February marked another significant shift in hedge fund performance, bringing continued recovery to some strategies and a resumption of challenges to others. The overall weighted-average return for hedge funds administered by the Citco group of companies was 0.1% for February, bringing their year-to-date return to 3.62%.
Meanwhile, other data sources show a similar story. The PivotalPath Composite Index also generated a return of 0.1% for February as the equity markets plummeted, bringing its year-to-date return to 2.3%. Goldman Sachs reported an overall global simple average of -0.1% for the month, bringing its year-to-date return to 3.4% for the funds reporting to it.
For comparison, the S&P 500 slipped 2.4% in February, while the Russell 2000 was off by 1.8%, and the Nasdaq declined 1.1%.
Fund returns by strategy
Only 46% of the hedge funds administered by Citco were in the green for February, highlighting just how widespread the difficulties were in February. The median return of was -0.1%, indicating that the challenges facing hedge funds last month were generally spread across funds of all sizes.
Event-driven was the best-performing strategy by far in February, with a weighted-average return of 3.3%, continuing the momentum they enjoyed in January. However, the strategy was flat on a median basis, indicating that larger event-driven hedge funds performed significantly better than smaller ones.
Equities was the second-best strategy last month, with a weighted-average return of 0.5%. However, the strategy was in the red on a median basis with a return of -0.6%, suggesting again that larger equities funds outperformed smaller ones.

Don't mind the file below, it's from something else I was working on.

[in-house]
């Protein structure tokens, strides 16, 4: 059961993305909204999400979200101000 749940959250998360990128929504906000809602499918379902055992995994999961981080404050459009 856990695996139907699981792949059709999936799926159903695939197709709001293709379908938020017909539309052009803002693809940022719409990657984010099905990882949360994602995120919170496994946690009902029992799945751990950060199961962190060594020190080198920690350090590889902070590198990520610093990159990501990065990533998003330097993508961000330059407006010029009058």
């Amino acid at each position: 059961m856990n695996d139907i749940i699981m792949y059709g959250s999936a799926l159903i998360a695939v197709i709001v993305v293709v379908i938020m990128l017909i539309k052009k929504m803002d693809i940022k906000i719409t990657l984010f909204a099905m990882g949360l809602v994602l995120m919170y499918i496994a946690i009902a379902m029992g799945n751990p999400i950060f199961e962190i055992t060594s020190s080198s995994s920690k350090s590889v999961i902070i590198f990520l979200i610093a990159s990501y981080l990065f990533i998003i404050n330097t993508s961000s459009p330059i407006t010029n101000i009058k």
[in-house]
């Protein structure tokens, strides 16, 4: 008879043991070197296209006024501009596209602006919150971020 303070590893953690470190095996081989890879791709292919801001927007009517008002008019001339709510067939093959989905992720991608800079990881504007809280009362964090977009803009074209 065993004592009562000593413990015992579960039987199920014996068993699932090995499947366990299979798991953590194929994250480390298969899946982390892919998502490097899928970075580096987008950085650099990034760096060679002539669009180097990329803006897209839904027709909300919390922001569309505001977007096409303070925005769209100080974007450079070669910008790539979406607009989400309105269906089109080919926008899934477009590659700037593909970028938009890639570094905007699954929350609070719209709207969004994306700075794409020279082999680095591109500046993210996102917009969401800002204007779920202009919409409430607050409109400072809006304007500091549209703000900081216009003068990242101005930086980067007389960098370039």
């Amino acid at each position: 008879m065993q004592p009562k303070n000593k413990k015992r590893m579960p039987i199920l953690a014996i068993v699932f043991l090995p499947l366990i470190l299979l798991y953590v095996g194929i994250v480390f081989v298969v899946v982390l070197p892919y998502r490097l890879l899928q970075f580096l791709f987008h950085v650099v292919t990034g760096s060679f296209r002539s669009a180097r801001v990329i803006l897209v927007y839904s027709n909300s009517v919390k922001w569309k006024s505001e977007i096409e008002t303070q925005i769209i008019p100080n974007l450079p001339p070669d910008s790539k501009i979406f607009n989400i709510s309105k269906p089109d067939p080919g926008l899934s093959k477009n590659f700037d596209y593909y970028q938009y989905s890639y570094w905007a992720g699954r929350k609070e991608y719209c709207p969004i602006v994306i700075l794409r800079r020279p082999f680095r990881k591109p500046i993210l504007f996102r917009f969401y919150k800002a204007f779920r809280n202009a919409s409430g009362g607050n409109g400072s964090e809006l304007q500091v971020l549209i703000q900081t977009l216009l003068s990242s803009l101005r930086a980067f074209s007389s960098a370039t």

On the other hand, the two worst-performing strategies last month were multi-strategy and commodities, both of which were in the red. They were neck and neck with weighted-average returns of -0.8% and -0.7%, respectively.
However, multi-strategy funds were flat on a median basis, while commodities funds only declined 0.3% on a median basis, indicating that smaller funds utilizing those strategies outperformed their larger counterparts.
On a weighted-average basis, fixed-income arbitrage and global macro funds generated minuscule returns of 0.2% and 0.1%, respectively. Fixed-income arbitrage funds generated a median return that matched their weighted-average return at 0.2%, while global macro funds were flat for February.
PivotalPath returns by strategy
Turning to PivotalPath, which tracks over 2,500 “institutionally relevant” hedge funds accounting for more than $2.5 trillion in assets, managed futures was the best-performing strategy last month with a return of 1.8%. Equity quant funds returned 1% for February, followed by global macro funds at 0.9% and credit funds at 0.5%.
The multi-strategy funds tracked returned 0.2% for February, although the remaining strategies were all in the red for the month. The worst-performing strategy was equity sector, which declined 0.9%, followed by equity diversified with a return of -0.5%.